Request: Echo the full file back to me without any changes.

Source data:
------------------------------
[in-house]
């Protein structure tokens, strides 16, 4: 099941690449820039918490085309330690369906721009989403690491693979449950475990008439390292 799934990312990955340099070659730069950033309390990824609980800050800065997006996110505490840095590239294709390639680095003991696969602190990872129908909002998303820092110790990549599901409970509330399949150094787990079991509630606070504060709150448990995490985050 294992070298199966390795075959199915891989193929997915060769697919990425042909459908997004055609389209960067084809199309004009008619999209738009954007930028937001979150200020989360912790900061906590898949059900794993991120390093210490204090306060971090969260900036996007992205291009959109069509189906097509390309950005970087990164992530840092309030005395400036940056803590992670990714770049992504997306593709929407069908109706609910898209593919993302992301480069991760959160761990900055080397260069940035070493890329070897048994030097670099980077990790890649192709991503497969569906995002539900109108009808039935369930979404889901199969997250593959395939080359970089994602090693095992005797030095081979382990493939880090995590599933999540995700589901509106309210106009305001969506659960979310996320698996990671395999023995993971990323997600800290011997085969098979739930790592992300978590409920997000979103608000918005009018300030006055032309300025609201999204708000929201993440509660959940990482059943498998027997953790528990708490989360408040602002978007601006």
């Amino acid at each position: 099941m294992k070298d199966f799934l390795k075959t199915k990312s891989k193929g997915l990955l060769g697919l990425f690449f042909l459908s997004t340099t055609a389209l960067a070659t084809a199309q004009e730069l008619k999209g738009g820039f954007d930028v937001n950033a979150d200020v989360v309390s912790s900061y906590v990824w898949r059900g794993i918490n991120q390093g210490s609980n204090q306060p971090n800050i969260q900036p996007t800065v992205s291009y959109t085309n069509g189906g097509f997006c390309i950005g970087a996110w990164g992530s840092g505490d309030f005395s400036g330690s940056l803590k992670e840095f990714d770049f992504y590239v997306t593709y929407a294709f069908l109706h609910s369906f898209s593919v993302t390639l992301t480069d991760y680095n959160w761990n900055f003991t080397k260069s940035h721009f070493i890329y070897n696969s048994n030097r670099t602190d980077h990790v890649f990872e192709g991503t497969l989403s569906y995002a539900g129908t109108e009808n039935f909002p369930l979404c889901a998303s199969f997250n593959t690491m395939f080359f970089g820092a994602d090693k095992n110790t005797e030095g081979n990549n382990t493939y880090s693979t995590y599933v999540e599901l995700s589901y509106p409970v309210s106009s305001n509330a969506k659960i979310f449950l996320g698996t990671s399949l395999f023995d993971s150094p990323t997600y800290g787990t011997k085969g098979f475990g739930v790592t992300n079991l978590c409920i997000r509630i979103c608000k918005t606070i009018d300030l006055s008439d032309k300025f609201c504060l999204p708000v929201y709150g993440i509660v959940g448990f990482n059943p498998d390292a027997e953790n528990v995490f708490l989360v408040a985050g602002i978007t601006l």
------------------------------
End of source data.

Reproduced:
[in-house]
């Protein structure tokens, strides 16, 4: 099941690449820039918490085309330690369906721009989403690491693979449950475990008439390292 799934990312990955340099070659730069950033309390990824609980800050800065997006996110505490840095590239294709390639680095003991696969602190990872129908909002998303820092110790990549599901409970509330399949150094787990079991509630606070504060709150448990995490985050 294992070298199966390795075959199915891989193929997915060769697919990425042909459908997004055609389209960067084809199309004009008619999209738009954007930028937001979150200020989360912790900061906590898949059900794993991120390093210490204090306060971090969260900036996007992205291009959109069509189906097509390309950005970087990164992530840092309030005395400036940056803590992670990714770049992504997306593709929407069908109706609910898209593919993302992301480069991760959160761990900055080397260069940035070493890329070897048994030097670099980077990790890649192709991503497969569906995002539900109108009808039935369930979404889901199969997250593959395939080359970089994602090693095992005797030095081979382990493939880090995590599933999540995700589901509106309210106009305001969506659960979310996320698996990671395999023995993971990323997600800290011997085969098979739930790592992300978590409920997000979103608000918005009018300030006055032309300025609201999204708000929201993440509660959940990482059943498998027997953790528990708490989360408040602002978007601006």
């Amino acid at each position: 099941m294992k070298d199966f799934l390795k075959t199915k990312s891989k193929g997915l990955l060769g697919l990425f690449f042909l459908s997004t340099t055609a389209l960067a070659t084809a199309q004009e730069l008619k999209g738009g820039f954007d930028v937001n950033a979150d200020v989360v309390s912790s900061y906590v990824w898949r059900g794993i918490n991120q390093g210490s609980n204090q306060p971090n800050i969260q900036p996007t800065v992205s291009y959109t085309n069509g189906g097509f997006c390309i950005g970087a996110w990164g992530s840092g505490d309030f005395s400036g330690s940056l803590k992670e840095f990714d770049f992504y590239v997306t593709y929407a294709f069908l109706h609910s369906f898209s593919v993302t390639l992301t480069d991760y680095n959160w761990n900055f003991t080397k260069s940035h721009f070493i890329y070897n696969s048994n030097r670099t602190d980077h990790v890649f990872e192709g991503t497969l989403s569906y995002a539900g129908t109108e009808n039935f909002p369930l979404c889901a998303s199969f997250n593959t690491m395939f080359f970089g820092a994602d090693k095992n110790t005797e030095g081979n990549n382990t493939y880090s693979t995590y599933v999540e599901l995700s589901y509106p409970v309210s106009s305001n509330a969506k659960i979310f449950l996320g698996t990671s399949l395999f023995d993971s150094p990323t997600y800290g787990t011997k085969g098979f475990g739930v790592t992300n079991l978590c409920i997000r509630i979103c608000k918005t606070i009018d300030l006055s008439d032309k300025f609201c504060l999204p708000v929201y709150g993440i509660v959940g448990f990482n059943p498998d390292a027997e953790n528990v995490f708490l989360v408040a985050g602002i978007t601006l």